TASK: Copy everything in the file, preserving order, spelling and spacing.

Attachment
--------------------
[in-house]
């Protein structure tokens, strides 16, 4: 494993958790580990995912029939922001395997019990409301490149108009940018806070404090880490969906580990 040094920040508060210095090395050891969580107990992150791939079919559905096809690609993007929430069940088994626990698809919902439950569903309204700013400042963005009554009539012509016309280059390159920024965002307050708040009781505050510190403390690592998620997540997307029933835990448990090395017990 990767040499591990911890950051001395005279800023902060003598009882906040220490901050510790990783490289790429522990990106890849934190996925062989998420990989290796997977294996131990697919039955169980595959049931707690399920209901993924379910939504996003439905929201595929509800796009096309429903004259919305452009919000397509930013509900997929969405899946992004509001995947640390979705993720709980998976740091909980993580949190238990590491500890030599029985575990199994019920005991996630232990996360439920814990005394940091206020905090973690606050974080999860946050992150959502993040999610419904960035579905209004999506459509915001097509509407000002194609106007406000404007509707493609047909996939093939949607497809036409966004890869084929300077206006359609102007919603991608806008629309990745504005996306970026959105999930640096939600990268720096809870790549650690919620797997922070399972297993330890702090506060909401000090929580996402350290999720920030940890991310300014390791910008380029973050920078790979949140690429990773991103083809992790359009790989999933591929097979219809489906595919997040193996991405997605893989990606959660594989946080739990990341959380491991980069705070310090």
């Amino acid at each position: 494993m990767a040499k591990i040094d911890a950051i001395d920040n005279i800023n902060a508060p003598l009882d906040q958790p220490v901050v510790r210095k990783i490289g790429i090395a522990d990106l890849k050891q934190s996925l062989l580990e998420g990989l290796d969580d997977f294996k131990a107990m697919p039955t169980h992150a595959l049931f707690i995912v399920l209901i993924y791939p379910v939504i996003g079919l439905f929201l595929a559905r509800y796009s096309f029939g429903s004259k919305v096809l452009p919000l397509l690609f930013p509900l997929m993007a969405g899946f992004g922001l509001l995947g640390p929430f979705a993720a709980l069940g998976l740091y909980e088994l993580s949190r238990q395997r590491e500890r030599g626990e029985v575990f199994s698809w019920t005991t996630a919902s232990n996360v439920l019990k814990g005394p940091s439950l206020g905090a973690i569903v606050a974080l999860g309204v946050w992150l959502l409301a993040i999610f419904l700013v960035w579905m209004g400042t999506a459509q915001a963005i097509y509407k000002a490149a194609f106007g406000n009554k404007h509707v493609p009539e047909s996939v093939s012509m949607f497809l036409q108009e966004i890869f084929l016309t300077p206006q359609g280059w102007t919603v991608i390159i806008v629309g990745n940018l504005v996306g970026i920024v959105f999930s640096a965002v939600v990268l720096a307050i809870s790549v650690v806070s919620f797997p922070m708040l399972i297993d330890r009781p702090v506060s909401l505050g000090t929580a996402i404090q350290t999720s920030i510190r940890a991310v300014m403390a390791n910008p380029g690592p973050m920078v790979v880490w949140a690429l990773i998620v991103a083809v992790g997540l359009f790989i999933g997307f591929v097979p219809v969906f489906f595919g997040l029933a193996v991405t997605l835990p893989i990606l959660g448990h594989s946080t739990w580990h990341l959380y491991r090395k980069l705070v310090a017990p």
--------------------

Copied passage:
[in-house]
């Protein structure tokens, strides 16, 4: 494993958790580990995912029939922001395997019990409301490149108009940018806070404090880490969906580990 040094920040508060210095090395050891969580107990992150791939079919559905096809690609993007929430069940088994626990698809919902439950569903309204700013400042963005009554009539012509016309280059390159920024965002307050708040009781505050510190403390690592998620997540997307029933835990448990090395017990 990767040499591990911890950051001395005279800023902060003598009882906040220490901050510790990783490289790429522990990106890849934190996925062989998420990989290796997977294996131990697919039955169980595959049931707690399920209901993924379910939504996003439905929201595929509800796009096309429903004259919305452009919000397509930013509900997929969405899946992004509001995947640390979705993720709980998976740091909980993580949190238990590491500890030599029985575990199994019920005991996630232990996360439920814990005394940091206020905090973690606050974080999860946050992150959502993040999610419904960035579905209004999506459509915001097509509407000002194609106007406000404007509707493609047909996939093939949607497809036409966004890869084929300077206006359609102007919603991608806008629309990745504005996306970026959105999930640096939600990268720096809870790549650690919620797997922070399972297993330890702090506060909401000090929580996402350290999720920030940890991310300014390791910008380029973050920078790979949140690429990773991103083809992790359009790989999933591929097979219809489906595919997040193996991405997605893989990606959660594989946080739990990341959380491991980069705070310090």
């Amino acid at each position: 494993m990767a040499k591990i040094d911890a950051i001395d920040n005279i800023n902060a508060p003598l009882d906040q958790p220490v901050v510790r210095k990783i490289g790429i090395a522990d990106l890849k050891q934190s996925l062989l580990e998420g990989l290796d969580d997977f294996k131990a107990m697919p039955t169980h992150a595959l049931f707690i995912v399920l209901i993924y791939p379910v939504i996003g079919l439905f929201l595929a559905r509800y796009s096309f029939g429903s004259k919305v096809l452009p919000l397509l690609f930013p509900l997929m993007a969405g899946f992004g922001l509001l995947g640390p929430f979705a993720a709980l069940g998976l740091y909980e088994l993580s949190r238990q395997r590491e500890r030599g626990e029985v575990f199994s698809w019920t005991t996630a919902s232990n996360v439920l019990k814990g005394p940091s439950l206020g905090a973690i569903v606050a974080l999860g309204v946050w992150l959502l409301a993040i999610f419904l700013v960035w579905m209004g400042t999506a459509q915001a963005i097509y509407k000002a490149a194609f106007g406000n009554k404007h509707v493609p009539e047909s996939v093939s012509m949607f497809l036409q108009e966004i890869f084929l016309t300077p206006q359609g280059w102007t919603v991608i390159i806008v629309g990745n940018l504005v996306g970026i920024v959105f999930s640096a965002v939600v990268l720096a307050i809870s790549v650690v806070s919620f797997p922070m708040l399972i297993d330890r009781p702090v506060s909401l505050g000090t929580a996402i404090q350290t999720s920030i510190r940890a991310v300014m403390a390791n910008p380029g690592p973050m920078v790979v880490w949140a690429l990773i998620v991103a083809v992790g997540l359009f790989i999933g997307f591929v097979p219809v969906f489906f595919g997040l029933a193996v991405t997605l835990p893989i990606l959660g448990h594989s946080t739990w580990h990341l959380y491991r090395k980069l705070v310090a017990p």